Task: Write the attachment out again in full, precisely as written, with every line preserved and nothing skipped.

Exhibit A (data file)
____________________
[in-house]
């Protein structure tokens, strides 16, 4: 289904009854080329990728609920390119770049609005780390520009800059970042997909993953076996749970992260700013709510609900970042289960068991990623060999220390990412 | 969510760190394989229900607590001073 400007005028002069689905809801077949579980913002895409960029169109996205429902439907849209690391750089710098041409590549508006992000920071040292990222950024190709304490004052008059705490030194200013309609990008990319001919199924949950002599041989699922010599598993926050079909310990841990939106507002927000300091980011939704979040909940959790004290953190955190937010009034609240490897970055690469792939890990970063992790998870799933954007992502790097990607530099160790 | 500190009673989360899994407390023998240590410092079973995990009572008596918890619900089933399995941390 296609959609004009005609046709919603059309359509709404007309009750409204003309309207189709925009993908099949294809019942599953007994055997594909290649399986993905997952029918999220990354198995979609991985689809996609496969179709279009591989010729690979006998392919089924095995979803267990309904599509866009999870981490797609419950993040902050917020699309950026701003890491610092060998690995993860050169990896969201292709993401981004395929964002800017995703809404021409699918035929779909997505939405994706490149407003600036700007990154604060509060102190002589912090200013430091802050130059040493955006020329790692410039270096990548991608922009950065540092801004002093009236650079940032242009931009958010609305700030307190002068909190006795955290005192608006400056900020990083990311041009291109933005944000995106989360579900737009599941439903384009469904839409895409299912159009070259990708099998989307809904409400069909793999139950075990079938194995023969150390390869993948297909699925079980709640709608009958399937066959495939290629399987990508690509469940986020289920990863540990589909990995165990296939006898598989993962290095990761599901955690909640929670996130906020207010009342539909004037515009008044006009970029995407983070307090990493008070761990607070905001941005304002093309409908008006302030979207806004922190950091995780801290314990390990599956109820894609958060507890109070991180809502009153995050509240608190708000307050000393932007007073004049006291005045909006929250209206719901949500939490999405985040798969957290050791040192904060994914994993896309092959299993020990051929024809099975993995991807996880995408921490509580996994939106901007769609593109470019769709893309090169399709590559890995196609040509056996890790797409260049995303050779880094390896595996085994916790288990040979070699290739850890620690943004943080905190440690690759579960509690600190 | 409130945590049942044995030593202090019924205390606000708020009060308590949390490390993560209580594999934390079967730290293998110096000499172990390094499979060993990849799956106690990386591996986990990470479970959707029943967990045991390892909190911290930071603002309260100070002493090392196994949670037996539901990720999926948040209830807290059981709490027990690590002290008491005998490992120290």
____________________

[in-house]
């Protein structure tokens, strides 16, 4: 289904009854080329990728609920390119770049609005780390520009800059970042997909993953076996749970992260700013709510609900970042289960068991990623060999220390990412 | 969510760190394989229900607590001073 400007005028002069689905809801077949579980913002895409960029169109996205429902439907849209690391750089710098041409590549508006992000920071040292990222950024190709304490004052008059705490030194200013309609990008990319001919199924949950002599041989699922010599598993926050079909310990841990939106507002927000300091980011939704979040909940959790004290953190955190937010009034609240490897970055690469792939890990970063992790998870799933954007992502790097990607530099160790 | 500190009673989360899994407390023998240590410092079973995990009572008596918890619900089933399995941390 296609959609004009005609046709919603059309359509709404007309009750409204003309309207189709925009993908099949294809019942599953007994055997594909290649399986993905997952029918999220990354198995979609991985689809996609496969179709279009591989010729690979006998392919089924095995979803267990309904599509866009999870981490797609419950993040902050917020699309950026701003890491610092060998690995993860050169990896969201292709993401981004395929964002800017995703809404021409699918035929779909997505939405994706490149407003600036700007990154604060509060102190002589912090200013430091802050130059040493955006020329790692410039270096990548991608922009950065540092801004002093009236650079940032242009931009958010609305700030307190002068909190006795955290005192608006400056900020990083990311041009291109933005944000995106989360579900737009599941439903384009469904839409895409299912159009070259990708099998989307809904409400069909793999139950075990079938194995023969150390390869993948297909699925079980709640709608009958399937066959495939290629399987990508690509469940986020289920990863540990589909990995165990296939006898598989993962290095990761599901955690909640929670996130906020207010009342539909004037515009008044006009970029995407983070307090990493008070761990607070905001941005304002093309409908008006302030979207806004922190950091995780801290314990390990599956109820894609958060507890109070991180809502009153995050509240608190708000307050000393932007007073004049006291005045909006929250209206719901949500939490999405985040798969957290050791040192904060994914994993896309092959299993020990051929024809099975993995991807996880995408921490509580996994939106901007769609593109470019769709893309090169399709590559890995196609040509056996890790797409260049995303050779880094390896595996085994916790288990040979070699290739850890620690943004943080905190440690690759579960509690600190 | 409130945590049942044995030593202090019924205390606000708020009060308590949390490390993560209580594999934390079967730290293998110096000499172990390094499979060993990849799956106690990386591996986990990470479970959707029943967990045991390892909190911290930071603002309260100070002493090392196994949670037996539901990720999926948040209830807290059981709490027990690590002290008491005998490992120290």